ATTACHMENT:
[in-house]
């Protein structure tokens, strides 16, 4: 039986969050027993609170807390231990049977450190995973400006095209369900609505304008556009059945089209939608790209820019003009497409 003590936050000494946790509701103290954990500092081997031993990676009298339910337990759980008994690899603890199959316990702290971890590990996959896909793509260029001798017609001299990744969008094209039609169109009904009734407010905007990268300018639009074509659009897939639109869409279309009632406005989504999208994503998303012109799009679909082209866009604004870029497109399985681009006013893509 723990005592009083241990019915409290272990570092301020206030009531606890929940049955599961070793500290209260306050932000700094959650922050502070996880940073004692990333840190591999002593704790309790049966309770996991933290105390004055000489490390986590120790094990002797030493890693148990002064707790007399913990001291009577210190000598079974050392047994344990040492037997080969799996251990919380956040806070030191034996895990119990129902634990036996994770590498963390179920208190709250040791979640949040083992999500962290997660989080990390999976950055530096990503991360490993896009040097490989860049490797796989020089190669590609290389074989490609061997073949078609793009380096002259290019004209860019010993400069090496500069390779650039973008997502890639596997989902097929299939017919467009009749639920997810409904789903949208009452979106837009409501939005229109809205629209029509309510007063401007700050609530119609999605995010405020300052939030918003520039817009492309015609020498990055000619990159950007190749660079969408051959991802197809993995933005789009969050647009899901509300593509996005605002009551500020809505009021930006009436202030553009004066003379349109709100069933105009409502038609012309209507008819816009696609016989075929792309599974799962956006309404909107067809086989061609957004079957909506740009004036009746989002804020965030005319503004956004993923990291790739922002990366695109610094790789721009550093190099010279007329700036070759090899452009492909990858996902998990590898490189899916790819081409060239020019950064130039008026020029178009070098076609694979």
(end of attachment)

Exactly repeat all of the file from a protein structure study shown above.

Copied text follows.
[in-house]
């Protein structure tokens, strides 16, 4: 039986969050027993609170807390231990049977450190995973400006095209369900609505304008556009059945089209939608790209820019003009497409 003590936050000494946790509701103290954990500092081997031993990676009298339910337990759980008994690899603890199959316990702290971890590990996959896909793509260029001798017609001299990744969008094209039609169109009904009734407010905007990268300018639009074509659009897939639109869409279309009632406005989504999208994503998303012109799009679909082209866009604004870029497109399985681009006013893509 723990005592009083241990019915409290272990570092301020206030009531606890929940049955599961070793500290209260306050932000700094959650922050502070996880940073004692990333840190591999002593704790309790049966309770996991933290105390004055000489490390986590120790094990002797030493890693148990002064707790007399913990001291009577210190000598079974050392047994344990040492037997080969799996251990919380956040806070030191034996895990119990129902634990036996994770590498963390179920208190709250040791979640949040083992999500962290997660989080990390999976950055530096990503991360490993896009040097490989860049490797796989020089190669590609290389074989490609061997073949078609793009380096002259290019004209860019010993400069090496500069390779650039973008997502890639596997989902097929299939017919467009009749639920997810409904789903949208009452979106837009409501939005229109809205629209029509309510007063401007700050609530119609999605995010405020300052939030918003520039817009492309015609020498990055000619990159950007190749660079969408051959991802197809993995933005789009969050647009899901509300593509996005605002009551500020809505009021930006009436202030553009004066003379349109709100069933105009409502038609012309209507008819816009696609016989075929792309599974799962956006309404909107067809086989061609957004079957909506740009004036009746989002804020965030005319503004956004993923990291790739922002990366695109610094790789721009550093190099010279007329700036070759090899452009492909990858996902998990590898490189899916790819081409060239020019950064130039008026020029178009070098076609694979």